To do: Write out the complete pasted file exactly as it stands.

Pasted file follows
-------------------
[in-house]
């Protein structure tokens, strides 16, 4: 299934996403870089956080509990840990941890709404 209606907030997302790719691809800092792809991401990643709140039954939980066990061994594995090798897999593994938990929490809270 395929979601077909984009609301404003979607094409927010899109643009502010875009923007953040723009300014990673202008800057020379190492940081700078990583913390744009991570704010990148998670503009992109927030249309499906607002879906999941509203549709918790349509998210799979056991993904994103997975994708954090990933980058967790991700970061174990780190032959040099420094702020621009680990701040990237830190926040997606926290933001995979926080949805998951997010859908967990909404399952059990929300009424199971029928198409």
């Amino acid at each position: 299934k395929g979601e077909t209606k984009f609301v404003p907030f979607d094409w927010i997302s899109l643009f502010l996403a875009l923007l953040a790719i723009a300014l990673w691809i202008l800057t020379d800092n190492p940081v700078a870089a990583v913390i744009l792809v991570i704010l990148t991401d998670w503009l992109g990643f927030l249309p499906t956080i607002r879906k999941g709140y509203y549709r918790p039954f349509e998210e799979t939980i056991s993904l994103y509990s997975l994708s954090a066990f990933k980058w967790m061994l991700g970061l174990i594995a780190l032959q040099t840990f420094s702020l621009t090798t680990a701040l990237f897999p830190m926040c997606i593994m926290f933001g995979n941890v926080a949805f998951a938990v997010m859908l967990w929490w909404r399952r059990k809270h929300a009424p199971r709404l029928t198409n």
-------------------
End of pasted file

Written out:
[in-house]
């Protein structure tokens, strides 16, 4: 299934996403870089956080509990840990941890709404 209606907030997302790719691809800092792809991401990643709140039954939980066990061994594995090798897999593994938990929490809270 395929979601077909984009609301404003979607094409927010899109643009502010875009923007953040723009300014990673202008800057020379190492940081700078990583913390744009991570704010990148998670503009992109927030249309499906607002879906999941509203549709918790349509998210799979056991993904994103997975994708954090990933980058967790991700970061174990780190032959040099420094702020621009680990701040990237830190926040997606926290933001995979926080949805998951997010859908967990909404399952059990929300009424199971029928198409």
């Amino acid at each position: 299934k395929g979601e077909t209606k984009f609301v404003p907030f979607d094409w927010i997302s899109l643009f502010l996403a875009l923007l953040a790719i723009a300014l990673w691809i202008l800057t020379d800092n190492p940081v700078a870089a990583v913390i744009l792809v991570i704010l990148t991401d998670w503009l992109g990643f927030l249309p499906t956080i607002r879906k999941g709140y509203y549709r918790p039954f349509e998210e799979t939980i056991s993904l994103y509990s997975l994708s954090a066990f990933k980058w967790m061994l991700g970061l174990i594995a780190l032959q040099t840990f420094s702020l621009t090798t680990a701040l990237f897999p830190m926040c997606i593994m926290f933001g995979n941890v926080a949805f998951a938990v997010m859908l967990w929490w909404r399952r059990k809270h929300a009424p199971r709404l029928t198409n």